by Daniel Cogné
Associate Member of the Académie internationale d'héraldique

Seal of Sir Colin Campbell
You will easily recognize the laurel wreath of a Knight Commander of the Military Division of the Order of the Bath and the motto of the Order Tria Juncta In Una (Three kingdoms joined in one) surrounding the shield of Sir Colin Campbell ( 1776-1847), Lieutenant Governor of Nova Scotia.

This rare impression is found on a letter sent from Halifax to Sir John Harvey on 16 December 1840. National Archives of Canada, MG 24, A 17, Vol. 7, p. 2599. (21 x 28mm) Photo C124575.

The arms borne by Sir Colin are very complex. They are blazoned as: Quarterly,1, gyronny of eight Or and Sable (Campbell) in a dexter canton Or a lion rampant Gules; 2, Argent a lymphad Sable sails furled flag and pennons flying and oars in action proper (Lorne); 3, Or a fess chequy Azure and Argent (Stewart); 4, gyronny of eight Or and Sable (Campbell), and on a dexter canton Gules two bars. He was descended in the female ligne from Sir Ewan Cameron of Lochiel.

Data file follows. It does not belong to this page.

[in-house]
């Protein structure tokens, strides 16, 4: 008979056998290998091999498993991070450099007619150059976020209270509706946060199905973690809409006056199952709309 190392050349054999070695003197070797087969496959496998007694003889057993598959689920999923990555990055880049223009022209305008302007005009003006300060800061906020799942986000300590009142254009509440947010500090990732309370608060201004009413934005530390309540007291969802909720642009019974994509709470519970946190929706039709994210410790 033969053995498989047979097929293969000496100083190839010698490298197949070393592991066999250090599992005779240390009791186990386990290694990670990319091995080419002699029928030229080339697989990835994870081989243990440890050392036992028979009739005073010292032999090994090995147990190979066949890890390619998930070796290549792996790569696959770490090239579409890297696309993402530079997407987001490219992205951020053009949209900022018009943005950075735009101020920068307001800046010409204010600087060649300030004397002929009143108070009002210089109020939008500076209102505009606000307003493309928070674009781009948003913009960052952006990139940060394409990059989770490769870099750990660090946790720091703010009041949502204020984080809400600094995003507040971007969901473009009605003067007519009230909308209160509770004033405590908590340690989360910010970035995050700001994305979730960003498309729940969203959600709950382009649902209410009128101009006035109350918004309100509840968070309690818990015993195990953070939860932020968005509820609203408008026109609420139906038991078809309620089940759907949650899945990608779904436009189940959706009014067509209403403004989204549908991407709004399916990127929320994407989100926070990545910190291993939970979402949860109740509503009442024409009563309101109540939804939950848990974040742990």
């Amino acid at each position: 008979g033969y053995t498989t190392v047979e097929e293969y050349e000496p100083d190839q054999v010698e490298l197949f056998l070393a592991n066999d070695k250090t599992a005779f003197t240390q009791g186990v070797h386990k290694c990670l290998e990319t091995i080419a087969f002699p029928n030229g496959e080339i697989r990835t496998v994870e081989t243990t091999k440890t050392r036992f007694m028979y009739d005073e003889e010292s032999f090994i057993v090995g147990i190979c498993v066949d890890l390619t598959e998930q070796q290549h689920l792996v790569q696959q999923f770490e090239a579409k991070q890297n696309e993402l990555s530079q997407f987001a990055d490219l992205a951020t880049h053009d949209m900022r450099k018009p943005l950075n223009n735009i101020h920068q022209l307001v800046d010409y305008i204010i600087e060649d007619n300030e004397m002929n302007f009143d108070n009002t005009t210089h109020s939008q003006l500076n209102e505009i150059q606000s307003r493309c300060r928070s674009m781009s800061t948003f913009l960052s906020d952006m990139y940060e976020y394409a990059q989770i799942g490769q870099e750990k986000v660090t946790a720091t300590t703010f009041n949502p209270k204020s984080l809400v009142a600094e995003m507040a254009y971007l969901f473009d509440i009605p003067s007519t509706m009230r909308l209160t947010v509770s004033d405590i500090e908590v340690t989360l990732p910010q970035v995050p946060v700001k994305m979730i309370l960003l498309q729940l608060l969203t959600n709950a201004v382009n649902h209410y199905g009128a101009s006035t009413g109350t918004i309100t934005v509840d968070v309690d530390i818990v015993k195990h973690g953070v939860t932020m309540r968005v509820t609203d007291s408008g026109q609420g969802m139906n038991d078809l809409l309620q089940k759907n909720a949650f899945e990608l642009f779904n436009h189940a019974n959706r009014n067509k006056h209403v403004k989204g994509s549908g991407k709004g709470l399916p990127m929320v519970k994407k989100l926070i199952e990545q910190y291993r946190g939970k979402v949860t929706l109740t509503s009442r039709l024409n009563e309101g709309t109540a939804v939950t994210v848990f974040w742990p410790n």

Under the shield, to the left is displayed the badge of a Commander of the Order of Maria Theresa; to the right is an unidentified badge. These arms were matriculated by the Lord Lyon on 27 June 1816. Sir Colin was authorized to show on his shield the Gold Cross with six clasps and other medals won during the Napoleonic Wars. This representation of honours on an inescutcheon lacks the simplicity of good heraldry, and is a salient example of early 19th century heraldic decadence.

(Reference: Heraldry in Canada/L'héraldique au Canada - Speakers Journal, Vol. 23, NO. 5, December 1989)

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